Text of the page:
According to TechCrunch, media reports are saying that Apple is buying the music recognition app, with the deal to be finalized and announced sometime this week.
Shazam, a U.K. company founded in 1999, allows people to use their smartphones or computers to identify any song, TV show, film or ad in seconds by listening to an audio clip or visual fragment. The company says it has more than 100 million monthly users, earning most of its revenue from commissions paid on referrals to Apple's iTunes store.
Shazam also integrates with other apps like Snapchat and Apple’s Siri, and currently sends traffic to other music apps like Spotify and Google Play Music, which pay when those clicks convert to purchases. If the Apple deal goes through, Shazam would no longer refer people to Apple's rivals, and Apple would also save money on commissions by cutting out the middleman.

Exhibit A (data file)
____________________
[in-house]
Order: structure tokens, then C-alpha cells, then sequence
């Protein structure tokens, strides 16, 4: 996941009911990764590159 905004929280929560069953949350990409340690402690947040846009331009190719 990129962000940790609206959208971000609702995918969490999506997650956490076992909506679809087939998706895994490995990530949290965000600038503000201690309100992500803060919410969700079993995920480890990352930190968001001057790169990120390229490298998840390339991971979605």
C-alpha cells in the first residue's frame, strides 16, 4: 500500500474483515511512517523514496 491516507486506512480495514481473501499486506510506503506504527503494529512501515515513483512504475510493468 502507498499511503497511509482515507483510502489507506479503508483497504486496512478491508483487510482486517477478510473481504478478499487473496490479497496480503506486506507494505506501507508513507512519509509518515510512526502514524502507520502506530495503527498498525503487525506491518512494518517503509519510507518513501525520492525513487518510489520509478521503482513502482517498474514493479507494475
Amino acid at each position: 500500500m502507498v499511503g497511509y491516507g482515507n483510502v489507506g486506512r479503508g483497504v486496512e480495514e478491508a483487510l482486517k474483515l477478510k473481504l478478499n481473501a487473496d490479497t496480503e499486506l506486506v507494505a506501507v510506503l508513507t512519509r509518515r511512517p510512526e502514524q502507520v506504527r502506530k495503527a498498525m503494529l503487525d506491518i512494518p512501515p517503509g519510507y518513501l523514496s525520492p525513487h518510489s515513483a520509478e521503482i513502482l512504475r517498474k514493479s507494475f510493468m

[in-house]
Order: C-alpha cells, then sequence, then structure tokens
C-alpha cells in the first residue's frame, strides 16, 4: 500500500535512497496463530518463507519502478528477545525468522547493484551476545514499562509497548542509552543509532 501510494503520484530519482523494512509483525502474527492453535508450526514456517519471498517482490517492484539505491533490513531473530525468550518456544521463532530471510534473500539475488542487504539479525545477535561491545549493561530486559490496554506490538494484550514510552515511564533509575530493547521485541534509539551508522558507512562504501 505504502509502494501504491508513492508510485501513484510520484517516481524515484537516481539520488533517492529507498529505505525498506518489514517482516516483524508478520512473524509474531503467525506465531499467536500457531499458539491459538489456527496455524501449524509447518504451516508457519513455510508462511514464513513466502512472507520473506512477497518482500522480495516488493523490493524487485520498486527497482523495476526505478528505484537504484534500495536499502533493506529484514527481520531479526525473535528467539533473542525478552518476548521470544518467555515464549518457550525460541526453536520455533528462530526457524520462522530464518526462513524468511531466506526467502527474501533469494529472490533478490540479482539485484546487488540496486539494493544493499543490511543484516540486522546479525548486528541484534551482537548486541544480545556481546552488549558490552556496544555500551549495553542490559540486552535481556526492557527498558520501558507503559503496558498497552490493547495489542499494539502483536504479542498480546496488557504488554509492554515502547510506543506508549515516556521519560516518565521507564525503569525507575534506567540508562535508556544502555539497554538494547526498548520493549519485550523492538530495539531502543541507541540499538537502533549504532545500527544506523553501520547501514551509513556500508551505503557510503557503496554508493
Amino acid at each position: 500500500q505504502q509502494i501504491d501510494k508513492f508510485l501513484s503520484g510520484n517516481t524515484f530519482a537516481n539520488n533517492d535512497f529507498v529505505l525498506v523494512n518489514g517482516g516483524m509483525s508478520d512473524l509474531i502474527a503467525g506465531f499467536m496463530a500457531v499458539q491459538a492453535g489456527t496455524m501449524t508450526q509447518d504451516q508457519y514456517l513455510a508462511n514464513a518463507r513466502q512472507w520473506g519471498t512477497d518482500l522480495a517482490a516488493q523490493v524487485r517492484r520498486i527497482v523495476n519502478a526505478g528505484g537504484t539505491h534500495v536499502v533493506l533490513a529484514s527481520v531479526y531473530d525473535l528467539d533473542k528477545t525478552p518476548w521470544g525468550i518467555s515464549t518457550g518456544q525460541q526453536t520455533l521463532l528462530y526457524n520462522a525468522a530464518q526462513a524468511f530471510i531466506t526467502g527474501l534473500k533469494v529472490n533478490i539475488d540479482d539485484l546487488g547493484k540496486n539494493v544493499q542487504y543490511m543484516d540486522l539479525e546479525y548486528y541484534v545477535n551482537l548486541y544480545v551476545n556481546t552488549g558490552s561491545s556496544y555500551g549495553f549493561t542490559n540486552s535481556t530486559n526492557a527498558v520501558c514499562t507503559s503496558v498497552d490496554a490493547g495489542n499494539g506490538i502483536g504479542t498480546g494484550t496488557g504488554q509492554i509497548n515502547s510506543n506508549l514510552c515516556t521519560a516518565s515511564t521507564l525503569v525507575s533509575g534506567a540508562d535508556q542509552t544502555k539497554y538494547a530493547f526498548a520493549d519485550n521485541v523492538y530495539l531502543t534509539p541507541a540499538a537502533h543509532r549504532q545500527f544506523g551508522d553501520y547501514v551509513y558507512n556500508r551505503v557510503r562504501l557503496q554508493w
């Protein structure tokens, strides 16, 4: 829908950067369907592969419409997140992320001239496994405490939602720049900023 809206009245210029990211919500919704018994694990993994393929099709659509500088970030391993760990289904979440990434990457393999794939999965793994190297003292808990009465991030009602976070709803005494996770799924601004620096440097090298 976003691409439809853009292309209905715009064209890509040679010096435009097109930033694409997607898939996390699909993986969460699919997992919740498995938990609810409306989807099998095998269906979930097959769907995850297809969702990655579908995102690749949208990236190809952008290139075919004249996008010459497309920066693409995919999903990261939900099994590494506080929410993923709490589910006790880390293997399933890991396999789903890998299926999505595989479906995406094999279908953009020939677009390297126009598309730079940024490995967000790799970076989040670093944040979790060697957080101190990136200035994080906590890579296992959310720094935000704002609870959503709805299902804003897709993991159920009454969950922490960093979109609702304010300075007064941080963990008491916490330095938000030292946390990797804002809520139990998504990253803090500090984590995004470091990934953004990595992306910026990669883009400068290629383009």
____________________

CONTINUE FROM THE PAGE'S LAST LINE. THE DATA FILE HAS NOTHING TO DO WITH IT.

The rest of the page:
Neither Apple nor Shazam have commented on the reports, but one source describes the deal as in the nine figures; another puts it at around $400 million. However, those numbers are lower than the $1.02 billion post-money valuation Shazam had in its last funding round, in 2015. All told, Shazam has raised $143.5 million from investors that include Kleiner, Perkins, Caufield and Byers; London’s DN Capital and IVP, as well as strategic investors Sony Music, Universal Music Group and Access Industries (which owns Warner Music Group).
One of Apple's biggest acquisitions was the purchase of Beats for $3 billion in 2014, which then became the launch point for Apple Music. That service has around 30 million users as of September of this year. In comparison, Spotify has over 60 million paying subscribers, with 140 million overall.